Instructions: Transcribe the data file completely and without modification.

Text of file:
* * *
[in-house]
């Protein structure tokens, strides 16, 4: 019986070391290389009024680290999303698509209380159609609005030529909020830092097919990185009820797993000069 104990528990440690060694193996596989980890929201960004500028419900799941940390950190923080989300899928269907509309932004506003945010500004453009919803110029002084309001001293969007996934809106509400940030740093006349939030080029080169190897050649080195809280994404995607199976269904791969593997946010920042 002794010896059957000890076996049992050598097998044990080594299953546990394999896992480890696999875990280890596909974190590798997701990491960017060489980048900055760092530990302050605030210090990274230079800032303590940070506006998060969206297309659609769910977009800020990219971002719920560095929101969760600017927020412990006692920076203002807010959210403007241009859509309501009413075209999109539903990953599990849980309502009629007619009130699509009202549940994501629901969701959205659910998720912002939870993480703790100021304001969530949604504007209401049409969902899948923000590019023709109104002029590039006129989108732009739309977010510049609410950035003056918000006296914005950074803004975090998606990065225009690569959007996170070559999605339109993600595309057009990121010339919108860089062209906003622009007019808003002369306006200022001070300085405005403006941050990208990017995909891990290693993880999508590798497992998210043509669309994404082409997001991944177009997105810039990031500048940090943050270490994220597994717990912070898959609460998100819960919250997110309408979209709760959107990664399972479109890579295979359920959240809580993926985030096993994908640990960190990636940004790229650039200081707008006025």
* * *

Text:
[in-house]
């Protein structure tokens, strides 16, 4: 019986070391290389009024680290999303698509209380159609609005030529909020830092097919990185009820797993000069 104990528990440690060694193996596989980890929201960004500028419900799941940390950190923080989300899928269907509309932004506003945010500004453009919803110029002084309001001293969007996934809106509400940030740093006349939030080029080169190897050649080195809280994404995607199976269904791969593997946010920042 002794010896059957000890076996049992050598097998044990080594299953546990394999896992480890696999875990280890596909974190590798997701990491960017060489980048900055760092530990302050605030210090990274230079800032303590940070506006998060969206297309659609769910977009800020990219971002719920560095929101969760600017927020412990006692920076203002807010959210403007241009859509309501009413075209999109539903990953599990849980309502009629007619009130699509009202549940994501629901969701959205659910998720912002939870993480703790100021304001969530949604504007209401049409969902899948923000590019023709109104002029590039006129989108732009739309977010510049609410950035003056918000006296914005950074803004975090998606990065225009690569959007996170070559999605339109993600595309057009990121010339919108860089062209906003622009007019808003002369306006200022001070300085405005403006941050990208990017995909891990290693993880999508590798497992998210043509669309994404082409997001991944177009997105810039990031500048940090943050270490994220597994717990912070898959609460998100819960919250997110309408979209709760959107990664399972479109890579295979359920959240809580993926985030096993994908640990960190990636940004790229650039200081707008006025």